This is the fourth in a series of posts from this weekend’s #Agreement20 conference in Manchester, an external antidote to the recollections and analysis of talks process insiders who will attend events organised by QUB and the British Council this week in Belfast.
Attendees at one of three parallel panel sessions on Saturday afternoon heard three papers that were bunched under the title of Dealing with the Past (and the Present).
Professor Sara Dybris McQuaid (Aarhus University, Denmark) delivered a paper titled “Nothing is agreed until everything is agreed: institutionalising radical disagreement and dealing with the past in Northern Ireland”.
“In negotiation literature, ‘nothing is agreed until everything is agreed’ is meant to be this creative platform where you can air any crazy idea you have and they’re not binding until you agree that they are binding. However, often in negotiations, certainly in Northern Ireland, it becomes this mutual construction and deconstruction talks [where] you add all your issues to whatever package to have it agreed and this is what has happened to dealing with the past where welfare reform has been attached.”
Dr Katie Markham (Newcastle University) looked at “sick jokes and gallows humour in troubles tourism”. [28 mins from start of video] With a literary context the “intersection between comedy and conflict has been well-observed” but while she acknowledged that the 2012 Belfast Comedy Festival programme included a seminar on comedy and conflict in NI, the trope was understudied. Her fieldwork in Belfast shows comedic reflections on the past that emerged from touring paramilitary museums and analysing the commentary given on mural tours where “humour seemed to interact with wider concerns I had around empathy in quite intriguing ways”.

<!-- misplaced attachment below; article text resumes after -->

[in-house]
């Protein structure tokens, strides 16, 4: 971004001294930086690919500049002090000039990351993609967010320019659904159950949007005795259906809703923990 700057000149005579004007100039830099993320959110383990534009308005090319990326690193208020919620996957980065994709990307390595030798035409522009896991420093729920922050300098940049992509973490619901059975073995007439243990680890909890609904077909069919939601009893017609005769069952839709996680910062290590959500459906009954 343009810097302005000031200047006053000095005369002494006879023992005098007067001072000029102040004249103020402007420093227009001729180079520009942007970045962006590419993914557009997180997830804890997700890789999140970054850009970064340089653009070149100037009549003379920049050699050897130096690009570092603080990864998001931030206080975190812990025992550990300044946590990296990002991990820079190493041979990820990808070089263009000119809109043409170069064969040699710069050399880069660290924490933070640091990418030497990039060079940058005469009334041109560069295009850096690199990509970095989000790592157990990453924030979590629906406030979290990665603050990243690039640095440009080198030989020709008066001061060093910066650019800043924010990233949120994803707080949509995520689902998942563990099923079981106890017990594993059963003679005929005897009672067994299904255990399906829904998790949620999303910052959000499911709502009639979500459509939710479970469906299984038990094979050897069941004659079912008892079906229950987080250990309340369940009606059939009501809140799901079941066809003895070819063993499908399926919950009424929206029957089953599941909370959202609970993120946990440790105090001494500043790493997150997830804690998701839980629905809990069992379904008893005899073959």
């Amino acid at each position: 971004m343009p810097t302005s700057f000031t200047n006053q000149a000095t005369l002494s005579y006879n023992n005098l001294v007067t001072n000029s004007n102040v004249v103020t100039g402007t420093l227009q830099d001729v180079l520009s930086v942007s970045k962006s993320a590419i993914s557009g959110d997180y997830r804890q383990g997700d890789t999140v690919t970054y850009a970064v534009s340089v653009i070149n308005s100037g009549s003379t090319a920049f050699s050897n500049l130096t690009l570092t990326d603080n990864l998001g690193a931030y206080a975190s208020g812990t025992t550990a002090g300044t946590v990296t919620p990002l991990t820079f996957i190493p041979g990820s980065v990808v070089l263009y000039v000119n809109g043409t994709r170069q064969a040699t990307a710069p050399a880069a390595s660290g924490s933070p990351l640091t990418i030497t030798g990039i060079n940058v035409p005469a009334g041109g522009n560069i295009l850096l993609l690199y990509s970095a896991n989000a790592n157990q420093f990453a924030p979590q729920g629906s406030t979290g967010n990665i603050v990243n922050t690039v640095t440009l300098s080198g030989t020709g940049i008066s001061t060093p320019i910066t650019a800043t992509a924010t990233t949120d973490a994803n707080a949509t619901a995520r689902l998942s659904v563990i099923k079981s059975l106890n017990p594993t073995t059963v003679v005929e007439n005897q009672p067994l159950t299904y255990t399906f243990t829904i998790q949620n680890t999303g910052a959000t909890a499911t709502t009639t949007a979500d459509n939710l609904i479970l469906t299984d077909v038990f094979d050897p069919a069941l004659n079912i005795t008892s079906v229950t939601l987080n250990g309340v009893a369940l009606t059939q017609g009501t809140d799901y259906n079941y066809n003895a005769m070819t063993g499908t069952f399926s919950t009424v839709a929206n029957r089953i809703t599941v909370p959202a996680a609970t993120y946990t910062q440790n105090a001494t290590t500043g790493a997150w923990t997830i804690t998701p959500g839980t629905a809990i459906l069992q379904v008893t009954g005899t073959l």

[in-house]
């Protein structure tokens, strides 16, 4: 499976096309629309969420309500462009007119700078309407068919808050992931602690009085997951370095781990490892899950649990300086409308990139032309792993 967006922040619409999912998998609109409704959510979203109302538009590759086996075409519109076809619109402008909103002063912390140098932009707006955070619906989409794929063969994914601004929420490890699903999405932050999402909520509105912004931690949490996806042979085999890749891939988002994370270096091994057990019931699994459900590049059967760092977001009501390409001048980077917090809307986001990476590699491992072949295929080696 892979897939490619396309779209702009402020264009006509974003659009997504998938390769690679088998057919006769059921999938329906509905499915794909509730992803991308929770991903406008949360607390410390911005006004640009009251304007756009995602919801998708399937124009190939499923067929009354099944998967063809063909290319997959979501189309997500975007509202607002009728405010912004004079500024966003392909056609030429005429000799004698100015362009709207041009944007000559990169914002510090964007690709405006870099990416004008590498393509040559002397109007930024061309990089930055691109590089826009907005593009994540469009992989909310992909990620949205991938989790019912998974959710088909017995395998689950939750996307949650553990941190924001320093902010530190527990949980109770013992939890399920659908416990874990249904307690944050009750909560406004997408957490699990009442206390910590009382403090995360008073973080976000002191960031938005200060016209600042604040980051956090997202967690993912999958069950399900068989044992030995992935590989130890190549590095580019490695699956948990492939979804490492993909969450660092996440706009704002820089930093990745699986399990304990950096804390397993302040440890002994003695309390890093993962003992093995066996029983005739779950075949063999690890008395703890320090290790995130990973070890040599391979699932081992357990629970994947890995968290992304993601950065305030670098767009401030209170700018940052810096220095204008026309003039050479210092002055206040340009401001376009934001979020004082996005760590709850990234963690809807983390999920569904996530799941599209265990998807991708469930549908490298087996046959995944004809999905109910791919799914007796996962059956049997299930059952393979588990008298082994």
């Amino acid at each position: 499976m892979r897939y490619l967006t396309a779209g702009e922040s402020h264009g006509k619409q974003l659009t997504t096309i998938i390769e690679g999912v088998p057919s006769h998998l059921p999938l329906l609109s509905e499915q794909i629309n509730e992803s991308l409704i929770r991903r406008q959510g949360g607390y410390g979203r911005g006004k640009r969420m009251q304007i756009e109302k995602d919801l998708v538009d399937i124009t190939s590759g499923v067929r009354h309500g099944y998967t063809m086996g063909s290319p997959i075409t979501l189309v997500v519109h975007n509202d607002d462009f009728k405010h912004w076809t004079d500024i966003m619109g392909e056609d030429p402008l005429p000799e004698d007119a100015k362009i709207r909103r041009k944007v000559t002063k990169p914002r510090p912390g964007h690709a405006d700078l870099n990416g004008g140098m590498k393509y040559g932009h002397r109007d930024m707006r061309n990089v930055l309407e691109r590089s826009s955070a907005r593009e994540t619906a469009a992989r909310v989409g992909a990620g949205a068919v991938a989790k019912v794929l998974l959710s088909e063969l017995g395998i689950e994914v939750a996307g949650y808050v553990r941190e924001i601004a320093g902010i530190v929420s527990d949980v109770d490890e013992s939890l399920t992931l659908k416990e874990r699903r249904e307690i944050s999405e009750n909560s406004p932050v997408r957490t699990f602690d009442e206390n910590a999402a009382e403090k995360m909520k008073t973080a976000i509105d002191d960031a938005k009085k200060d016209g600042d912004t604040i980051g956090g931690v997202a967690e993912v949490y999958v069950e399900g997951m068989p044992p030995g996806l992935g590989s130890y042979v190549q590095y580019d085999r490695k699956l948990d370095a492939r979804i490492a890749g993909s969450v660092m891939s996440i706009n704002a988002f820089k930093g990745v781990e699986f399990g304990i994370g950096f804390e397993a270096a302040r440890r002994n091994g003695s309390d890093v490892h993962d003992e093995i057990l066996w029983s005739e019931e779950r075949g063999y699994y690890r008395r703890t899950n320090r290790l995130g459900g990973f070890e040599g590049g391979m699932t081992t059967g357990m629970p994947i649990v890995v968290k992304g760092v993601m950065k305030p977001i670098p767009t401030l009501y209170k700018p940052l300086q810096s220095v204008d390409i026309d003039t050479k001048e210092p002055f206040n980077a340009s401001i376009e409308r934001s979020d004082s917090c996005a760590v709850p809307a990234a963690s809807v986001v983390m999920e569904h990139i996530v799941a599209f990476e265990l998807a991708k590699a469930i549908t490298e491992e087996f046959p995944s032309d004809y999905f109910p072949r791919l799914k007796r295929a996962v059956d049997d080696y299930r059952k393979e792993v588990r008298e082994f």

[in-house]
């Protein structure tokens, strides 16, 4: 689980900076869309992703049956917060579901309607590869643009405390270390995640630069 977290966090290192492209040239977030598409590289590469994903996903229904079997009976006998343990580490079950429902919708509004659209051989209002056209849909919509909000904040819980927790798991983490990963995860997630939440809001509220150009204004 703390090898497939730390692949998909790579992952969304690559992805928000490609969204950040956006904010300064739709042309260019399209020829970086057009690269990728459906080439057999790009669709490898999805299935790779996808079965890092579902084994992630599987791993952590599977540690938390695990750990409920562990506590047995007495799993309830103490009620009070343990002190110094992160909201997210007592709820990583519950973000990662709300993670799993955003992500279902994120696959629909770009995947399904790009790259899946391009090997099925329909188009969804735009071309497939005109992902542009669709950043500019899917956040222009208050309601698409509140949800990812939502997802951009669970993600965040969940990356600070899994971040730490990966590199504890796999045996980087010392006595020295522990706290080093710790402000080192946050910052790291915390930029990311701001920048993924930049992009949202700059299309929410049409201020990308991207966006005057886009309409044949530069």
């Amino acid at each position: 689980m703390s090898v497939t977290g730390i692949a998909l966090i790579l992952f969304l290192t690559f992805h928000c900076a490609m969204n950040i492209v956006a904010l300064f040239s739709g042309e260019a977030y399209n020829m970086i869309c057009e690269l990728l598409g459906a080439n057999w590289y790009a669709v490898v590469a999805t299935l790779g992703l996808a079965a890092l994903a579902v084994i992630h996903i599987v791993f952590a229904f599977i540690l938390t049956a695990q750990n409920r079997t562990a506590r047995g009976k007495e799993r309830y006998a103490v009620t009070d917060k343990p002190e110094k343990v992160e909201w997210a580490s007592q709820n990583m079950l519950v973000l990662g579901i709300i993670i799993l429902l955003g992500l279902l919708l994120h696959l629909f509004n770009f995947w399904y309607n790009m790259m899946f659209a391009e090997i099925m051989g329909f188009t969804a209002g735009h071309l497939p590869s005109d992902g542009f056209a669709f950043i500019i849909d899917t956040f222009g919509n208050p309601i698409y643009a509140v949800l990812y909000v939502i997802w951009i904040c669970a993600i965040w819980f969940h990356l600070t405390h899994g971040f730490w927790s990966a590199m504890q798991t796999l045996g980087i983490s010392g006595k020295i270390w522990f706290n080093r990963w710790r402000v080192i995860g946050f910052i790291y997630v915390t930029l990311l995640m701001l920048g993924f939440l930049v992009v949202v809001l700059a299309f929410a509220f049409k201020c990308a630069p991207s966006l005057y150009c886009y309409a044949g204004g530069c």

“As the sharp wit found in shows like Derry Girls reminds us, the craic is indeed mighty when it comes to articulating more life-like representations of the Troubles, it is also undeniably a might that needs treating with care.”
Finally, in a talk titled “Resolution is Possible”, Adam Brodie (University of Oxford) explained the ins and outs of negotiations and initiatives that led to the end of the long-running “and arguably most contentious since Drumcree” Crumlin Road parades dispute. [50 mins from start of video]
He worked through the stages of conflict management (2006-2009), the rise of dissidents (2009), stasis (2010-2013), the Twaddell protests (2013-2016) and the tragic circumstances that led to a breakthrough. He concluded by listing some factors that seem to be necessary in order to resolve seemingly intractable disputes.
#Agreement20 was convened by Dr Caroline Magennis (University of Salford), Dr Maggie Scull (King’s College London) and Dr George Legg (King’s College London). Open-access peer-reviewed articles associated with the conference will be published in the #Agreement20 special collection at the Open Library of Humanities. Filming of some of the conference sessions was made possible through support from the Irish Department of Foreign Affairs and Trade.
Running on Friday 6 and Saturday 7 April, the Manchester conference featured writers, academics and journalists from across the world discussing the cultural, social, and political legacy of the Good Friday Agreement. Experts also assessed where the agreement stands now following last year’s breakdown of the NI Assembly and the ongoing Brexit negotiations.
Alan Meban. Tweets as @alaninbelfast. Blogs about cinema and theatre over at Alan in Belfast. A freelancer who writes about and reports from civic, academic and political events, reviews cultural performances, chairs discussions, and live-tweets, streams and records lectures and conferences. He delivers social media training, coaching and consultancy, produces podcasts, is a member of Ofcom’s Advisory Committee for Northern Ireland, FactCheckNI board member, and is a member of the Corrymeela Community.